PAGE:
Catecholamines Regulate the Activity, Secretion, and Synthesis of Renalase
Background— We previously identified renalase, a secreted novel amine oxidase that specifically degrades circulating catecholamines. Parenteral administration of either native or recombinant renalase lowers blood pressure, heart rate, and cardiac contractility by metabolizing circulating catecholamines. Renalase plasma levels are markedly reduced in patients with chronic kidney disease. It is not known whether endogenous renalase contributes to the regulation of catecholamines.
Methods and Results— We show here that circulating renalase lacks significant amine oxidase activity under basal conditions (prorenalase) but that a brief surge of epinephrine lasting <2 minutes causes renalase activity to increase from 48±18 to 2246±98 arbitrary units (n=3; P<0.002). Enzyme activation is detectable within 30 seconds and sustained for at least 60 minutes. Analysis of epinephrine-mediated hemodynamic changes in normotensive rats indicates that prorenalase becomes maximally activated when systolic pressure increases by >5 mm Hg. The catecholamine surge also leads to a 2.8-fold increase in plasma renalase concentration. Cultured cells exposed to dopamine upregulate steady-state renalase gene expression by >10-fold. The time course of prorenalase activation is abnormal in rats with chronic kidney disease.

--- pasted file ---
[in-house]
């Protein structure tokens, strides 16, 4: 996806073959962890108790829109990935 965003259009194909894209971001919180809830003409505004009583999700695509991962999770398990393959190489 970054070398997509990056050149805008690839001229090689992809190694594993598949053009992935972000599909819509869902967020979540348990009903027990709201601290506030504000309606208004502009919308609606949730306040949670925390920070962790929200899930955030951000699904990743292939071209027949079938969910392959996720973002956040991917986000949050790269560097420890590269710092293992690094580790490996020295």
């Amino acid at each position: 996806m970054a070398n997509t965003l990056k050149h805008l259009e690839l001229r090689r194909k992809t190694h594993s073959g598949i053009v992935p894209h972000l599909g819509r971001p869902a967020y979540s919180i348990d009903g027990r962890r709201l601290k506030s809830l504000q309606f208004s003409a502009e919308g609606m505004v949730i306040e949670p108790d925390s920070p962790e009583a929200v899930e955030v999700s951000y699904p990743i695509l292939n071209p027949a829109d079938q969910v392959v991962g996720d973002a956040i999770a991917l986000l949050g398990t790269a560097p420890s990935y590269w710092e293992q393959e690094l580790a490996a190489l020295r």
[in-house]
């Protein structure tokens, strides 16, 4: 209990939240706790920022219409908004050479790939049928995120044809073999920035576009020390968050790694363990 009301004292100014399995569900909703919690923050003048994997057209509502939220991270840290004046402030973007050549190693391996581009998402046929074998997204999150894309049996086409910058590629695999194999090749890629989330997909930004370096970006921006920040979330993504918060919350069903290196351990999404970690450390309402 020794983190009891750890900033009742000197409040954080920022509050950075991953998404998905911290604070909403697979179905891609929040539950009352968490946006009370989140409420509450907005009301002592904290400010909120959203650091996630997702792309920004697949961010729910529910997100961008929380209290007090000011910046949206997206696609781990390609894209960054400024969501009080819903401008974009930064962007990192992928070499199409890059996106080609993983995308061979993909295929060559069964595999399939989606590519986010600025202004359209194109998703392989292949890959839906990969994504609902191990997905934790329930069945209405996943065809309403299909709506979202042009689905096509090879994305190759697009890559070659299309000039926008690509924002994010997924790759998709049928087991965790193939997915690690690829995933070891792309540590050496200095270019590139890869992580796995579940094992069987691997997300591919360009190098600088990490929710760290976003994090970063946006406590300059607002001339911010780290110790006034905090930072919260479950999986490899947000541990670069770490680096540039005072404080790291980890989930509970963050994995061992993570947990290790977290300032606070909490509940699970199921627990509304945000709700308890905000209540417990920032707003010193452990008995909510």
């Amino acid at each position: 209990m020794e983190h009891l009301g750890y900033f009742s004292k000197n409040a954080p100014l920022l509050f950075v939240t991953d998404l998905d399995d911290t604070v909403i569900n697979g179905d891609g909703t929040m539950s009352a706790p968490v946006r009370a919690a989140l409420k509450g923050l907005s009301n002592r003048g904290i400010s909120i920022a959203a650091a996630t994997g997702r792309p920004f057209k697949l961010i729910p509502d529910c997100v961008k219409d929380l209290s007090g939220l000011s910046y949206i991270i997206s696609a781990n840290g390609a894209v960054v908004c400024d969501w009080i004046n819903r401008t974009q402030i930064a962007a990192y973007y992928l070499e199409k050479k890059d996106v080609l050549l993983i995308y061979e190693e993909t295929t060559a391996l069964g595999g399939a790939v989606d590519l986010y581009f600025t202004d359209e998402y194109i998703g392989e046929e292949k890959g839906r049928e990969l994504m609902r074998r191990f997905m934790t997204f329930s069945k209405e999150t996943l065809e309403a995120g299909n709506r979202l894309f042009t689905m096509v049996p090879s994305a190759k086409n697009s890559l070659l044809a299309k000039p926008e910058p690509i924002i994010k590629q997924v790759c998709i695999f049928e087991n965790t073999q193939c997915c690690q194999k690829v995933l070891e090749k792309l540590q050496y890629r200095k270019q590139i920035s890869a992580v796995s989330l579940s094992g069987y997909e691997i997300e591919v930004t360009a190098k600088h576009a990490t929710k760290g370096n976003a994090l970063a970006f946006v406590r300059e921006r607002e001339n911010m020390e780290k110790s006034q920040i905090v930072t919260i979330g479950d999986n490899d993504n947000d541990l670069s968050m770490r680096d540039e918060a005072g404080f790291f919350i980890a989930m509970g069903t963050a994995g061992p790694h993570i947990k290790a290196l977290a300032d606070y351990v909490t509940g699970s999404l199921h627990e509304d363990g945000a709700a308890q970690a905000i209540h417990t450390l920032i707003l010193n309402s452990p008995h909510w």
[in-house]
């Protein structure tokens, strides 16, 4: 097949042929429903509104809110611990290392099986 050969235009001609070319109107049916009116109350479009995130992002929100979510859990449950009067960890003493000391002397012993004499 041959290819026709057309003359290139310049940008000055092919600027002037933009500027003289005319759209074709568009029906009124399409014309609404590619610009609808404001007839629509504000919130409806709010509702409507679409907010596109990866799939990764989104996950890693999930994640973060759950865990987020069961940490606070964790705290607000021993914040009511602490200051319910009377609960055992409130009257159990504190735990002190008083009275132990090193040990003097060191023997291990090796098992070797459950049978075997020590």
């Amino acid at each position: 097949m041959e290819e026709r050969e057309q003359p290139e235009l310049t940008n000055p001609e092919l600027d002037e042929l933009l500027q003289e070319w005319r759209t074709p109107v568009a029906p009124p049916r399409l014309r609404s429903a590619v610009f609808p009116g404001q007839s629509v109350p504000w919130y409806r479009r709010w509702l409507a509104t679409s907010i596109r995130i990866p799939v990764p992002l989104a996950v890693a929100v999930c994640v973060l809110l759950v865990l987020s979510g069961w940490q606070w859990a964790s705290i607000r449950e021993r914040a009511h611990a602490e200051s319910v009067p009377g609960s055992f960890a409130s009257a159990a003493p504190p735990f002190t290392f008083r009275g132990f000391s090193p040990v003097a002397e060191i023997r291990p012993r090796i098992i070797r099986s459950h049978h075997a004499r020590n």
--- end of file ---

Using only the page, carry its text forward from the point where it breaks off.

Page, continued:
Conclusions— These data identify a novel mechanism for the regulation of circulating catecholamines. In the renalase pathway, excess catecholamine facilitates the conversion of prorenalase, an inactive plasma amine oxidase, to renalase, which can degrade catecholamines. Excess catecholamines not only regulate the activation of prorenalase but also promote its secretion and synthesis. Because chronic kidney disease is associated with a number of systemic abnormalities, including activation of the sympathetic nervous system, increased catecholamines levels, cardiac hypertrophy, and hypertension, renalase replacement is an attractive therapeutic modality owing to its role in catecholamine metabolism.
Received August 3, 2007; accepted January 4, 2008.
Clinical studies indicate that patients with either stage 3 through 5 chronic kidney disease (CKD) or end-stage renal disease (ESRD) receiving renal replacement therapy are at significantly higher risk for developing cardiovascular disease.1–4 A number of causative conditions have been identified, including traditional risk factors such as hypertension and hyperlipidemia. Additional risk factors such as increased oxidative stress,5 heightened sympathetic tone,6,7 and arterial calcification also appear to play a key role in the development of cardiovascular disease in the CKD population.
Clinical Perspective p 1282
Patients with CKD stage 3 and above develop increased sympathetic tone, which can be documented by microneurography, a technique used to monitor sympathetic nerve activity.8–10 The increased sympathetic nerve activity can, at least in part, explain the increased in plasma catecholamines (catecholamine overspill) observed in CKD patients. It is also known that catecholamine clearance is decreased in CKD. For example, norepinephrine clearance is reduced by 20% in mild renal failure and by up to 40% in patients on hemodialysis.11